The family of a man killed when a rally car ploughed into a group of spectators said he had died “watching the sport he loved”.
Len Stern, 71, was one of three people killed after the car came off the road at the Jim Clark Rally in the Scottish Borders on Saturday afternoon.
About 250 competitors had been taking part in the rally, one of the largest in the UK.
The family of Mr Stern, from Bearsden near Glasgow, said in a statement: “Len was a special uncle who was well-loved by the family.
“His death is really tragic but he died watching the sport that he loved. Our thoughts are with the driver and his family during this difficult time.”
The other victims, Iain Provan, 64, and his partner Elizabeth Allan, 63, had travelled to the event from Barrhead, near Glasgow.
Relatives of Mr Provan, who founded the Motorsport Scotland website, said: “The family would like to thank race officials, members of the public and the emergency services for their assistance following the tragic incident.
“We would also like to thank everyone for their kind thoughts and ask that our privacy be respected at this very difficult time.”
The accident happened at about 4pm at Little Swinton, near Coldstream, two hours after another rally car left the road and hit five people – four men and a woman.
Two of the injured men, both aged 61, remain in hospital - one in a stable condition and one in a critical but stable condition.
An investigation into the circumstances of the crash is continuing today, with Scottish Justice Secretary Kenny MacAskill and top prosecutor, Lord Advocate Frank Mulholland, to receive a briefing from police later.
The crashed car was removed from the scene by officers last night as forensic specialists examined the scene.
Flowers have been left near the crash site with one bouquet carrying a card reading: “The sport that we all love is very cruel at times.”
Famous names from the world of motor sport meanwhile expressed sadness at the deaths.
Former Formula One world champion Jenson Button posted on Twitter: “Terribly sad news from the Jim Clark rally, my thoughts are with those involved and the families that have lost loved ones.”
An eyewitness to the fatal crash described the incident as like “a bowling ball hitting skittles”.
Colin Gracey, who has watched the rally for years from the same spot close to where the crash happened, said the experience was “traumatic”.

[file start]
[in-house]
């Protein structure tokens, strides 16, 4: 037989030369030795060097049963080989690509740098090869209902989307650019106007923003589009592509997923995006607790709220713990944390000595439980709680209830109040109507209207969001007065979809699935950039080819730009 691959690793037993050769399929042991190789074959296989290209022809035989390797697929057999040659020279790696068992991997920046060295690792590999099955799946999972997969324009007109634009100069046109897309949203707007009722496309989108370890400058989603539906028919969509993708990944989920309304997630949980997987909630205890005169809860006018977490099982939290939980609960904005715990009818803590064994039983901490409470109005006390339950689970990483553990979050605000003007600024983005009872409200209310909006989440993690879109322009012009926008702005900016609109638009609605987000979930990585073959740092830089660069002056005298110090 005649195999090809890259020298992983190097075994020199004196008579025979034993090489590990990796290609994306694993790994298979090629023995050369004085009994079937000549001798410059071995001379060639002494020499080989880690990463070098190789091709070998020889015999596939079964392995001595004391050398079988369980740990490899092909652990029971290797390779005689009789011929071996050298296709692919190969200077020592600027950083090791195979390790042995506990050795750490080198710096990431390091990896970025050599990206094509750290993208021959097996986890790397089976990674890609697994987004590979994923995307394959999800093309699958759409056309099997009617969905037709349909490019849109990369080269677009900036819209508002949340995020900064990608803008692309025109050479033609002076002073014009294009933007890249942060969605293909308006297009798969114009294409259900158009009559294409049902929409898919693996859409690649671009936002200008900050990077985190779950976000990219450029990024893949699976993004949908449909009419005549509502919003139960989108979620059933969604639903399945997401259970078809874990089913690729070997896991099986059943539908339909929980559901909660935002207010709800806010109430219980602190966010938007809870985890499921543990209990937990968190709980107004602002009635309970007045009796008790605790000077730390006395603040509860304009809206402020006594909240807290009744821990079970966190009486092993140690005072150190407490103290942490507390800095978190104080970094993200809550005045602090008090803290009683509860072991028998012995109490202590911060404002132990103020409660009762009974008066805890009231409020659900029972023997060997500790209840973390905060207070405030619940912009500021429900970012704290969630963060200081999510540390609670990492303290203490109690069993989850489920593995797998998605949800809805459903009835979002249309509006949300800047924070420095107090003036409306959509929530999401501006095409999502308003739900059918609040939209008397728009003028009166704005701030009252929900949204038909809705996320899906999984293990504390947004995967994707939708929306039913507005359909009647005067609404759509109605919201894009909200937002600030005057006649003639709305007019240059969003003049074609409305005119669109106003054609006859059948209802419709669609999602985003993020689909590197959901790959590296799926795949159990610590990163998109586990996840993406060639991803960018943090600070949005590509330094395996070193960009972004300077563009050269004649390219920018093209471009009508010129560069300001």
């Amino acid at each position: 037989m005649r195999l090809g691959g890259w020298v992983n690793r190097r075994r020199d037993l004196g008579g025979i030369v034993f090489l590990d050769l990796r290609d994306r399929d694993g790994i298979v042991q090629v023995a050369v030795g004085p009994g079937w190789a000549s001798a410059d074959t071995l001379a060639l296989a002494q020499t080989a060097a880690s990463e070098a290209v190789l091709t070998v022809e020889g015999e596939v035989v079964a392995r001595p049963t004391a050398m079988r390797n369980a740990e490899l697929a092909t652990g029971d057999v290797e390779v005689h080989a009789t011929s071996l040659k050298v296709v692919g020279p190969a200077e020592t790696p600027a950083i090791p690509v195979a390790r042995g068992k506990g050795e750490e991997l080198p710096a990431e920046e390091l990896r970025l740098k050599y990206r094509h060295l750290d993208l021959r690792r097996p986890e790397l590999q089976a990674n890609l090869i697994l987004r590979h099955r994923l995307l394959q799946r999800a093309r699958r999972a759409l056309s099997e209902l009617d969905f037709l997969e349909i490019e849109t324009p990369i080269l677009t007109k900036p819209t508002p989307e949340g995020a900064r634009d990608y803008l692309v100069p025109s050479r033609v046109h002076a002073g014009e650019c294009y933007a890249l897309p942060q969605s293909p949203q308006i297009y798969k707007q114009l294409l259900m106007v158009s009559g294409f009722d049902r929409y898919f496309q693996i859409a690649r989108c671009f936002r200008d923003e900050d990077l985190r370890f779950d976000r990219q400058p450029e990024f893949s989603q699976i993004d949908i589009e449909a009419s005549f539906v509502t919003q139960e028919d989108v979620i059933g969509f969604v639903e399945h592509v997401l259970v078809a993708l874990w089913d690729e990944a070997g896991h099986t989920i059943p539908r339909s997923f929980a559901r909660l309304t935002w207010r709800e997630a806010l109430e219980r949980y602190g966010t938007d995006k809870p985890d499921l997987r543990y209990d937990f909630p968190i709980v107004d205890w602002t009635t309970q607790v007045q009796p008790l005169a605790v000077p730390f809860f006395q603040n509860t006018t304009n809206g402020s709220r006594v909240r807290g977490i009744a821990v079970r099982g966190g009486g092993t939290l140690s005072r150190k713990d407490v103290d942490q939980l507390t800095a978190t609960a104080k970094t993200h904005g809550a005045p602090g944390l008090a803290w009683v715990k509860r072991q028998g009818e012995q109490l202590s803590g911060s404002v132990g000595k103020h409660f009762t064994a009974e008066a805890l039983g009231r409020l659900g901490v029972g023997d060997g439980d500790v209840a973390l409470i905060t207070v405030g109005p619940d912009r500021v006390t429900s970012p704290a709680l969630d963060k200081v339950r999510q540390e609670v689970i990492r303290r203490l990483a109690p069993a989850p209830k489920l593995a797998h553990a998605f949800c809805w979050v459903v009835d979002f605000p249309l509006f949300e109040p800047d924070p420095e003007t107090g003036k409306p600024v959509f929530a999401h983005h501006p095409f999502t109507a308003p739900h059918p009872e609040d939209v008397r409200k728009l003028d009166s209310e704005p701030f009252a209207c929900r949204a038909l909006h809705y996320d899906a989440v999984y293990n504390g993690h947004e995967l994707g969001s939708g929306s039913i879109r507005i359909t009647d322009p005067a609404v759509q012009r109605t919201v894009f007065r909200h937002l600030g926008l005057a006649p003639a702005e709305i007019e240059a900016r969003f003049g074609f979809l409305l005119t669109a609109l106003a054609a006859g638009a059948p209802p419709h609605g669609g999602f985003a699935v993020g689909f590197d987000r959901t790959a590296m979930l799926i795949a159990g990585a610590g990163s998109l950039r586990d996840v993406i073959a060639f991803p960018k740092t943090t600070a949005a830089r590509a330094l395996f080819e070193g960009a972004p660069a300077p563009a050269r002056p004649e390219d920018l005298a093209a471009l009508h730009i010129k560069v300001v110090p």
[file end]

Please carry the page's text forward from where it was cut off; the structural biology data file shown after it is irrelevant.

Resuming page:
“I think it was the seventh car coming through and it just veered very sharply after taking the bridge and it went right into the field, hitting the people who were stood there. It was shocking,” he said.
“I was there with my family, my three children, and we go to the same place every year and always watch it from there. It was very traumatic.
“It was like a bowling ball hitting skittles. It was awful, absolutely awful.”
Mr Gracey said a safety car passed through the area before the rally to tell people to stand at a safe distance. But he said some people may have returned.
“There were at least a dozen people standing there and when it happened I thought ‘my god’,” he said.
“It was horrendous, I’ve never seen anything like it in my life.”
In a statement following the crash, rally organisers said their thoughts were with those affected.
‘’All members of the organising team are in shock and are co-operating fully with Police Scotland to establish the facts,” the statement read.
The rally is named after Scottish Formula One driver Jim Clark, who grew up in the area and was killed in a motor racing accident in Hockenheim, Germany, in 1968.
Police have appealed for witnesses to the fatal crash, and the earlier one near Eccles, to contact them.
Officers are particularly interested to speak to anyone who has video footage or photographs of the rally and may have captured the collisions.
Detective superintendent Kenneth Graham said: “We would ask that anyone who has any video footage or photographs, or has any other information that may help with our investigation, to contact police immediately on 101.”